All of this creates more stress, and to make things even MORE fun, stress seems to be the biggest trigger/factor in my brain's (in)ability to function. As someone with both generalized anxiety disorder (GAD) and Attention Deficit Hyperactivity Disorder (ADHD), I am no stranger to struggling hard on a daily basis against my own brain. Truly, it's directed my life far more significantly than I want to admit, but it's also something I'm very aware of and vigilant in managing/progressing with. But this...this is something so different. Now, it's like the tiniest little bit of stress hormones cause my brain to go straight up Blue Screen of Death. (For those of you who don't get that reference, it's when your computer screen goes blank and it won't do anything at all. It often means your computer is just fried.) For someone with the previously mentioned disorders and who lives in a pretty consistent onslaught of stress....well, you can guess about how that's going.

Part of me is actually a little thankful for my experience with GAD and ADHD at this point because at least I'm not a total stranger to this realm of struggle, and I have a lot of experience with advocating for myself and finding ways to help myself adjust and manage. (And then I try to use what I learn to help other people who may be experiencing similar struggles...thus this blog post!) Whether or not my particular case is actually considered an ABI at this point, I don't know, but I can say without hesitation that the symptom lists line up. I know I've heard and found a multitude of other stories like mine after both Lyme and COVID infections, but the solid information about it seems to still be lacking. (I also wonder if the fact that I had multiple concussions in my 20s may be contributing to how my brain is - or isn't - recovering...) If you are going through something similar and need someone to talk to, please reach out! If you have experienced something like this and find something that helped with recovery, PLEASE let me know.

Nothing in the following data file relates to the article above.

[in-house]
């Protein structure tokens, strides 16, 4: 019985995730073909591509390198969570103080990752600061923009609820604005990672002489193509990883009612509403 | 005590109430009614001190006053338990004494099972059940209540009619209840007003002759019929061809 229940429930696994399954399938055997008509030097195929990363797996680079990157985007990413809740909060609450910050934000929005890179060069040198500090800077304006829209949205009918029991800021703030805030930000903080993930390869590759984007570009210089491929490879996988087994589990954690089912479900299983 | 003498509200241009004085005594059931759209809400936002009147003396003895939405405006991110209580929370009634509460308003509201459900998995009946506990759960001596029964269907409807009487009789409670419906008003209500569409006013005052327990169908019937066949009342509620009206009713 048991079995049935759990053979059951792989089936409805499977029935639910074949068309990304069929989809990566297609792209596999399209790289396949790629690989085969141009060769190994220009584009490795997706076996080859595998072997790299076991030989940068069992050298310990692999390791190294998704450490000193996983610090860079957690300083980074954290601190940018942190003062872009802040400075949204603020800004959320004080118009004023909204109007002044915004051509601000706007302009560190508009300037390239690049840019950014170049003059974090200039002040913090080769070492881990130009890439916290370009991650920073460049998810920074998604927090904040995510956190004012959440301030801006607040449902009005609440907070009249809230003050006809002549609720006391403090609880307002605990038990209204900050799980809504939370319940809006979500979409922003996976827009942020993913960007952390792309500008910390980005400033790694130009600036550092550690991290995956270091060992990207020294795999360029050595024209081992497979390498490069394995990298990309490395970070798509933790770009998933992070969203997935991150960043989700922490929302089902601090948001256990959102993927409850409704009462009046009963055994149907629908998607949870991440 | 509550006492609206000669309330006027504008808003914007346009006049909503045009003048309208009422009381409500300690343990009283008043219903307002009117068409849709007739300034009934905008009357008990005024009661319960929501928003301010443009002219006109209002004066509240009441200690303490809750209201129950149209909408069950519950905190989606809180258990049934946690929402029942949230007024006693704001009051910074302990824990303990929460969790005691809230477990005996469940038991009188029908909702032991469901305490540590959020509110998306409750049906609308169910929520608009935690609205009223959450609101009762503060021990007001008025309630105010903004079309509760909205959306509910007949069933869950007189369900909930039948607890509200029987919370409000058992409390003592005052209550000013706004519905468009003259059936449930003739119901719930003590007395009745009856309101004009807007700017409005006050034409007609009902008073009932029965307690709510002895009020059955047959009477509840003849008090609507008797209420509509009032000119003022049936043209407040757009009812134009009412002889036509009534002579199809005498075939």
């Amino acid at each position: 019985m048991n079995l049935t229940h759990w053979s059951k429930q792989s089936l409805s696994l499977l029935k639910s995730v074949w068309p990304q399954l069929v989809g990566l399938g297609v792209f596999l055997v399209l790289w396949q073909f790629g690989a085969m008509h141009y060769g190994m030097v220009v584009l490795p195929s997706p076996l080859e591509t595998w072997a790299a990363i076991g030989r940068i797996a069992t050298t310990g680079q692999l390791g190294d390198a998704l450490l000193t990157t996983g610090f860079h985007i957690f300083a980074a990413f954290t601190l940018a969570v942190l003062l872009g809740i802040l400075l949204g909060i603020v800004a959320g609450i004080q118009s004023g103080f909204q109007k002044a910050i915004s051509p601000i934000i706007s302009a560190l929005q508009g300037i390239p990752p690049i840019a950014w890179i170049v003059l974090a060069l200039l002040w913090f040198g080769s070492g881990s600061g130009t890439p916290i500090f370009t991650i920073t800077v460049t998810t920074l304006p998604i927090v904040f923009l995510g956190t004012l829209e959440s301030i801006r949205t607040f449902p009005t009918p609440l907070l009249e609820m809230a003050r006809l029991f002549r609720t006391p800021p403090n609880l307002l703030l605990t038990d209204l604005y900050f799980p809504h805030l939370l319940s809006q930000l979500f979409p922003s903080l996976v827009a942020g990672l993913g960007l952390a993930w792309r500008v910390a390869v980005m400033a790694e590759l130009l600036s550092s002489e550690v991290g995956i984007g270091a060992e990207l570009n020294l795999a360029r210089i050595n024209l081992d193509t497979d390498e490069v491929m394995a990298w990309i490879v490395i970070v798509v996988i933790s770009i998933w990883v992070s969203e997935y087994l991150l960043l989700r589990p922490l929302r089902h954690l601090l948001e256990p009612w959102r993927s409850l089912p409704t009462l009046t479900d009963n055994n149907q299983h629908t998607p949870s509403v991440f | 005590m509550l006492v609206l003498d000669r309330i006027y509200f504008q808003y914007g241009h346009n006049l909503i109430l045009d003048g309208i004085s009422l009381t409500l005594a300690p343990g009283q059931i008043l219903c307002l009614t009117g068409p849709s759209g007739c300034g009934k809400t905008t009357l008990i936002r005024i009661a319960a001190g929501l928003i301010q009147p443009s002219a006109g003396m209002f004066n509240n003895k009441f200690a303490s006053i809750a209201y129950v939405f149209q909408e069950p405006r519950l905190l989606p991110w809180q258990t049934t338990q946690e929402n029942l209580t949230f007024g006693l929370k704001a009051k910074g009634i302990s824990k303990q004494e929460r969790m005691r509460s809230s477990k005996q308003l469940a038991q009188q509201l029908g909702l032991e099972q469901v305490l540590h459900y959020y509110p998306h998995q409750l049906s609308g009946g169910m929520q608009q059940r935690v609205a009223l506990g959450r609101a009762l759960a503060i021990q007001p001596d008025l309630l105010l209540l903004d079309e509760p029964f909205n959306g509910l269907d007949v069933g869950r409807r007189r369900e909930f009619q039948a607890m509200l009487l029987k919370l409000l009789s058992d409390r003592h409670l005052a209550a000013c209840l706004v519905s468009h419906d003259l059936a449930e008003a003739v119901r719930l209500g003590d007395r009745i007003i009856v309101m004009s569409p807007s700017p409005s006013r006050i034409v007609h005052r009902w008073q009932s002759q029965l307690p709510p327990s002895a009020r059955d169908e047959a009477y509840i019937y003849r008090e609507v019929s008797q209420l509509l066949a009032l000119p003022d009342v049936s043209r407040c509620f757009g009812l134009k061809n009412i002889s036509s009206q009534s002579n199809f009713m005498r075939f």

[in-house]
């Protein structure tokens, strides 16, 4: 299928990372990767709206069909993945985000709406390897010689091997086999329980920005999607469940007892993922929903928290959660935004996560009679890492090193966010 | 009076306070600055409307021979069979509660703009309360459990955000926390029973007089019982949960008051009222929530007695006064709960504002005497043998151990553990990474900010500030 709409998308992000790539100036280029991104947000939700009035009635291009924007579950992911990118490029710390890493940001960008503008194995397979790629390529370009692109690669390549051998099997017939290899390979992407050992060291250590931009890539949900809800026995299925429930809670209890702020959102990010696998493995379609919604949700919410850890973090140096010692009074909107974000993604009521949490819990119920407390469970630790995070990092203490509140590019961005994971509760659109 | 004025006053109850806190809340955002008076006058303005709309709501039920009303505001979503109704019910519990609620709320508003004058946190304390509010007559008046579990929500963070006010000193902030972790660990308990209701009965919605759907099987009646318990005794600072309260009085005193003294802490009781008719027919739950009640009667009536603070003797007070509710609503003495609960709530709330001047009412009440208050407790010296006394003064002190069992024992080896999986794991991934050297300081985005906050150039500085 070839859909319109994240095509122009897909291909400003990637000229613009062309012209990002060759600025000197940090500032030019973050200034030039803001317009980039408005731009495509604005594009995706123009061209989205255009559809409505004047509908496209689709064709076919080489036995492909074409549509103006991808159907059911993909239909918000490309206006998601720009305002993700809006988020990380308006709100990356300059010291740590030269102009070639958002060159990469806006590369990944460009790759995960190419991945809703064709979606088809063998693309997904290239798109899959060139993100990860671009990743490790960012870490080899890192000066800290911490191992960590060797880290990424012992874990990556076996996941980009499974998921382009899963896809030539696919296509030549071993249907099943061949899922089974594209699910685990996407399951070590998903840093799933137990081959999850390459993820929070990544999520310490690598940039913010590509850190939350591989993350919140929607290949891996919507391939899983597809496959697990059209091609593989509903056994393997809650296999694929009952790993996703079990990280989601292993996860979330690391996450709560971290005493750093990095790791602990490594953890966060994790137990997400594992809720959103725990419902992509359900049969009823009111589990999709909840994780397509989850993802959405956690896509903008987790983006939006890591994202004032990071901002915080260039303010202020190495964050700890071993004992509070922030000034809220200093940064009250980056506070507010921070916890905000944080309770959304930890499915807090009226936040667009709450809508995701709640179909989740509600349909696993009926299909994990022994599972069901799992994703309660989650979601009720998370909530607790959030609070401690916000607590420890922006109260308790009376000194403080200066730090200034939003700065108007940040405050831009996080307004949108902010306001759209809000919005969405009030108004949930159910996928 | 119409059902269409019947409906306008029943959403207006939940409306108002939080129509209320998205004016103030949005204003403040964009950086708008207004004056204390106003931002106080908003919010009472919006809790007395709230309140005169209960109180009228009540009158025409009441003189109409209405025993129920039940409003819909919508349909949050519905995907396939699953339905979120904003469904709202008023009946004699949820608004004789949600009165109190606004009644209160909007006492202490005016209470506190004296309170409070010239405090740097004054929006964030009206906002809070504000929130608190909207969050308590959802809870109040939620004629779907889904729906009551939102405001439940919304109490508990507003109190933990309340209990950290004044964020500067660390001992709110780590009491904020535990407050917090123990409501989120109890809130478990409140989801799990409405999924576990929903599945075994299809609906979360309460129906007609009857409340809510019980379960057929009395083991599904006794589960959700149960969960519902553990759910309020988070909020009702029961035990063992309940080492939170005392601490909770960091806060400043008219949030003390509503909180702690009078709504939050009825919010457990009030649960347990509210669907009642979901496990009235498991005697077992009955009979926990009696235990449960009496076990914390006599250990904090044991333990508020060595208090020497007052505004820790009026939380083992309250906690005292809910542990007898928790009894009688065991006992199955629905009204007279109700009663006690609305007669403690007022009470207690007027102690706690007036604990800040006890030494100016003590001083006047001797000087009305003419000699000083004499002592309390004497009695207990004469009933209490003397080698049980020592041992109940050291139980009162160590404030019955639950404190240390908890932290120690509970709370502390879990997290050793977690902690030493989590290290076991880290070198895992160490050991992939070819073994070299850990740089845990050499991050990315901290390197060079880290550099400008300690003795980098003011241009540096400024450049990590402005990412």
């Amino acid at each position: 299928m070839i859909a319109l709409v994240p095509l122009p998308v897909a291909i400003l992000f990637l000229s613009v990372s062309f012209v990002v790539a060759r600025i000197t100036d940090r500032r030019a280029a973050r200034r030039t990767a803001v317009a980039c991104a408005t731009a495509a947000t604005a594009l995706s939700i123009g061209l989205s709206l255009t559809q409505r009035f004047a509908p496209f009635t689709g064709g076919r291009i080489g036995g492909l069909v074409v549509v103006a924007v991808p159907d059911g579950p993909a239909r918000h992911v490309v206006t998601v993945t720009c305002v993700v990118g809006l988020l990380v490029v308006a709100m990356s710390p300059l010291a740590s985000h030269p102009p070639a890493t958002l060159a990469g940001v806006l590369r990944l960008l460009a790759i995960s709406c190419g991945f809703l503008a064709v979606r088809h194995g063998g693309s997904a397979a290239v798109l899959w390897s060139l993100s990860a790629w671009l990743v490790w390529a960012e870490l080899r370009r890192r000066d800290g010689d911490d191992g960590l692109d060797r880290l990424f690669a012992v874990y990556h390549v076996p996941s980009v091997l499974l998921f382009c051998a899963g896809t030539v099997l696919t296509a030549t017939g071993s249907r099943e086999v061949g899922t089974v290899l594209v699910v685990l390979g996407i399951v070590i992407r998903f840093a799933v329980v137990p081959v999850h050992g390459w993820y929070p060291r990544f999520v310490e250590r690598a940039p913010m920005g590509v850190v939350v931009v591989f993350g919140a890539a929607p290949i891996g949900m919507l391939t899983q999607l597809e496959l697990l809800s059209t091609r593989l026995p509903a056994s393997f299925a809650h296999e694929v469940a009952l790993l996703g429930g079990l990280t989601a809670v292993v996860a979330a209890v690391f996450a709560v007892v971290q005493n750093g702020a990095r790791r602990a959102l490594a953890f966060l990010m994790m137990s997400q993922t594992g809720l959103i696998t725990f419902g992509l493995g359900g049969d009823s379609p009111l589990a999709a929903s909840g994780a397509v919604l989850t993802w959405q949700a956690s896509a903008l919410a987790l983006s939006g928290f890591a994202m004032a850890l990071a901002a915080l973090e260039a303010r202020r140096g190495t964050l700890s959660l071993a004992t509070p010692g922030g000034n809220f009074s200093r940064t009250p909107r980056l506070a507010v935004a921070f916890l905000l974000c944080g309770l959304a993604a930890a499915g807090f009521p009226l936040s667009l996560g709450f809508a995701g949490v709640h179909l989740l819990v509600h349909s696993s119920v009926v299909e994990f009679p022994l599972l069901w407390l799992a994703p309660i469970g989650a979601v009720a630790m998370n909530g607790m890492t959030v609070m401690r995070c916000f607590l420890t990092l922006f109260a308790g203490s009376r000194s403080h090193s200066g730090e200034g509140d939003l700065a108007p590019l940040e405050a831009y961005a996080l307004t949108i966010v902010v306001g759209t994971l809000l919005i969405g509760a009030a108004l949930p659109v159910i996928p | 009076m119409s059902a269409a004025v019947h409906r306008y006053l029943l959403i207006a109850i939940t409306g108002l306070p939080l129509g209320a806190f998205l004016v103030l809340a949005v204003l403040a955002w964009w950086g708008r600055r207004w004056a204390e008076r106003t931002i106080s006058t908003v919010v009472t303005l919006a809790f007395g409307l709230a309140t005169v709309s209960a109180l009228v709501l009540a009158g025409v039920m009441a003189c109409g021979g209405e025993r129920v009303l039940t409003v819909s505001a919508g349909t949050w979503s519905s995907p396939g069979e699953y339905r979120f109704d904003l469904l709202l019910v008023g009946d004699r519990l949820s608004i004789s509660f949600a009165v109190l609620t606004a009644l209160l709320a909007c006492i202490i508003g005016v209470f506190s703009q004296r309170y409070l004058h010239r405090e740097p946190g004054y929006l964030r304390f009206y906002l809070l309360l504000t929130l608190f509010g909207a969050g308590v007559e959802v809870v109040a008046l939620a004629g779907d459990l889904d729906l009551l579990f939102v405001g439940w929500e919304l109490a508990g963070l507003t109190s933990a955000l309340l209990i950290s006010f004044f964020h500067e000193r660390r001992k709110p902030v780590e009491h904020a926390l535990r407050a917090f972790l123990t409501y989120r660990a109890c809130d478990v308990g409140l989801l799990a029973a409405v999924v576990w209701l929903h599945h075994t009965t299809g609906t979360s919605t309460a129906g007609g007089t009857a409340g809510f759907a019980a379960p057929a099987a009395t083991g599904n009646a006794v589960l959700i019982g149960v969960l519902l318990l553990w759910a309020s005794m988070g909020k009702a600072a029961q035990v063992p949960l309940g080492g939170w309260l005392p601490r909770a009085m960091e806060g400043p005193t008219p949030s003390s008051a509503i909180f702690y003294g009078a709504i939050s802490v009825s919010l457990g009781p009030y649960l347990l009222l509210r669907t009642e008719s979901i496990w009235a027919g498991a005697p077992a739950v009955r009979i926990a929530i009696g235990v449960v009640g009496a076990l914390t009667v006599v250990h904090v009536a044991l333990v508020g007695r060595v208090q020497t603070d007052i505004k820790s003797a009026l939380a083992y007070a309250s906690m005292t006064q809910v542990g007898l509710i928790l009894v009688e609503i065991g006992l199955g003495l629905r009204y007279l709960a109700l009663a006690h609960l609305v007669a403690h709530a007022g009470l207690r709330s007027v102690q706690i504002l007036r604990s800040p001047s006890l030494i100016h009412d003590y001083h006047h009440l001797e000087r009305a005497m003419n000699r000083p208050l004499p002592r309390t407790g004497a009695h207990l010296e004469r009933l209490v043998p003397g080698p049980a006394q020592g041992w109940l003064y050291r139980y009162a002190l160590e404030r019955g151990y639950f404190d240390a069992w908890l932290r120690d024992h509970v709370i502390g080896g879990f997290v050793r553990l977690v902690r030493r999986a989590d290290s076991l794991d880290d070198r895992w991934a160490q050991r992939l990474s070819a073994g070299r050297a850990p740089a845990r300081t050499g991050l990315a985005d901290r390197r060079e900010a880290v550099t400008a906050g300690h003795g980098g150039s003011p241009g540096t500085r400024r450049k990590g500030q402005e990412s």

I am SO very thankful I have people in my life who are patient with me and there to help when I need it, but I also feel terribly about being a burden and source of frustration. (And it's hard to not let that be another source of stress that contributes to the downward spiral.) If you are dealing with someone in your life who has sustained a brain injury, here are some resources that might help:

And here are just a couple articles I found about the cognitive affects of Lyme and COVID:

Much love,

Jenny Faye